the winter game as Lady HELEN FORBES and Mr. PETT RIDGE to report
football matches, he feels that the scheme is capable of development.
There are others able and willing to let the public have pen-pictures
of the game they love so well. Graphic accounts of last Saturday's
matches by some of his own corps of special reporters are appended:—
D-V-D LL-OYD G—RGE
Hornets 2. Wolves 0.
I am a comparatively poor man, but, if I were half as poor as the
work in front of goal of the Hanley Wolves, I should be tempted to give
up the Stock Exchange altogether as too risky. It was this, combined
with the spectacle of that great track of uncultivated land (land which
might have been congested with happy and prosperous agriculturists),
that spoiled my Saturday afternoon. And this is going on all over the
country, while British labourers emigrate to America. I spoke to a
Bermondsey farmer after the match and he gave me some figures which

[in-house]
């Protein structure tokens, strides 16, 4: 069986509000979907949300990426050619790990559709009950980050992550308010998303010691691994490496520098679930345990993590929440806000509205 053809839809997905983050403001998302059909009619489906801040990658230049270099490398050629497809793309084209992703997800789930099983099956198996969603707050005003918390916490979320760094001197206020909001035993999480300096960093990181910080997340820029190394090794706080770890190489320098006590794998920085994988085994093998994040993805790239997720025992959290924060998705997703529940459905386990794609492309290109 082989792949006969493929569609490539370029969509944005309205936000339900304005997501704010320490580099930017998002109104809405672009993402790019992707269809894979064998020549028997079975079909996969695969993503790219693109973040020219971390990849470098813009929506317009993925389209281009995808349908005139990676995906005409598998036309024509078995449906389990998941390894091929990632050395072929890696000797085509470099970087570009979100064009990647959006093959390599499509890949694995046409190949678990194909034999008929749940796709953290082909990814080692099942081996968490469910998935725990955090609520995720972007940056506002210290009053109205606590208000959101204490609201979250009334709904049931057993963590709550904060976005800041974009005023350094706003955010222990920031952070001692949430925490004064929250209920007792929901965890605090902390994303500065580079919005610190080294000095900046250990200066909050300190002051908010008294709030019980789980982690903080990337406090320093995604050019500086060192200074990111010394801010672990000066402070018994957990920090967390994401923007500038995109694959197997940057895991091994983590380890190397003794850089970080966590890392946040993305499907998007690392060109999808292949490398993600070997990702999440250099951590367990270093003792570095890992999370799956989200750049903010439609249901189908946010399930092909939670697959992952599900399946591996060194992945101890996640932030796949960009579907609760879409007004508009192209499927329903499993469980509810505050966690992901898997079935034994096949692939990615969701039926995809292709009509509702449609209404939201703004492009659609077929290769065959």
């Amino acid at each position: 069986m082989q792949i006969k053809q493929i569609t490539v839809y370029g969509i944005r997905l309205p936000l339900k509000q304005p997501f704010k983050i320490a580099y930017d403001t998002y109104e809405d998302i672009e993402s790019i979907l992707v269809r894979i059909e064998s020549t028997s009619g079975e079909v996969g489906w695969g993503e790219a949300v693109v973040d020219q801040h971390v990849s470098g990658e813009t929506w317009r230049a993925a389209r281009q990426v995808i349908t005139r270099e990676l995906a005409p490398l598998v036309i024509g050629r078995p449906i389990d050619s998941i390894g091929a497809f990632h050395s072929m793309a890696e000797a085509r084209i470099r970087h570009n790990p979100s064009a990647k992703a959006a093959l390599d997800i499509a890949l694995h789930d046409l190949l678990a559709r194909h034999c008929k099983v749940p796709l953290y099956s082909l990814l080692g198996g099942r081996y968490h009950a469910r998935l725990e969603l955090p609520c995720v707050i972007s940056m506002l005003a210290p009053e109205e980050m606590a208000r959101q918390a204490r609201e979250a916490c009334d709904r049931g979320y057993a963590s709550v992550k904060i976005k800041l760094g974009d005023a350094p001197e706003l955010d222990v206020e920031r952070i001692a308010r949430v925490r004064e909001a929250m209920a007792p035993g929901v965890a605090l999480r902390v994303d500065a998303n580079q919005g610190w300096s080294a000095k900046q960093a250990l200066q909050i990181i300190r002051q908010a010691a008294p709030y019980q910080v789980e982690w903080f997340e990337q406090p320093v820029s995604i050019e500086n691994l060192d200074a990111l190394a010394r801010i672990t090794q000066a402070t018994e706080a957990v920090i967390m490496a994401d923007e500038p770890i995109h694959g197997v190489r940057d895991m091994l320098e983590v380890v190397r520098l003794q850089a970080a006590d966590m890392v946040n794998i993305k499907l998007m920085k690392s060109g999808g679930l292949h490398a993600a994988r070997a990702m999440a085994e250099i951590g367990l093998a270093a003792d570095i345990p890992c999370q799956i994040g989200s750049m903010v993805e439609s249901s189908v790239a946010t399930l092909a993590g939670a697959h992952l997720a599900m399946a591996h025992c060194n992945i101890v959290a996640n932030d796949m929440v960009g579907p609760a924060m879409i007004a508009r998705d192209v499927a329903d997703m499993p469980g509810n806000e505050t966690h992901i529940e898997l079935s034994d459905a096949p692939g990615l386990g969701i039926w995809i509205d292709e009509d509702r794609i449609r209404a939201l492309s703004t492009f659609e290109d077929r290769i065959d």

appalled me. Every footballer destroys twenty turnips a day. You cannot
have half-backs and agricultural prosperity. You must choose between
outside rights and inside wrongs. I looked into the housing of the
spectators. In many cases whole families were packed into a space which
a sardine would have considered inadequate. I saw ten reporters huddled
together in a single room. I have no remedy to suggest. I merely
mention the facts.
Tigers 2. Newcastle 2.
The pointless struggle between these two great teams, the third in
three successive matches, encourages me to think that the time is now
ripe for some arrangement for the reduction of excessive armaments. For
years team-building has gone on between these two football-centres with
ever-increasing activity. In 1909, the Tigers spent L3,501 19s. 3d. on
their front line. Newcastle replied by purchasing Scotsmen to the value
of L4,002 18s. 5d. In 1910, Newcastle paid over six thousand pounds for
backs of the Dreadnought class. The Tigers responded by laying down a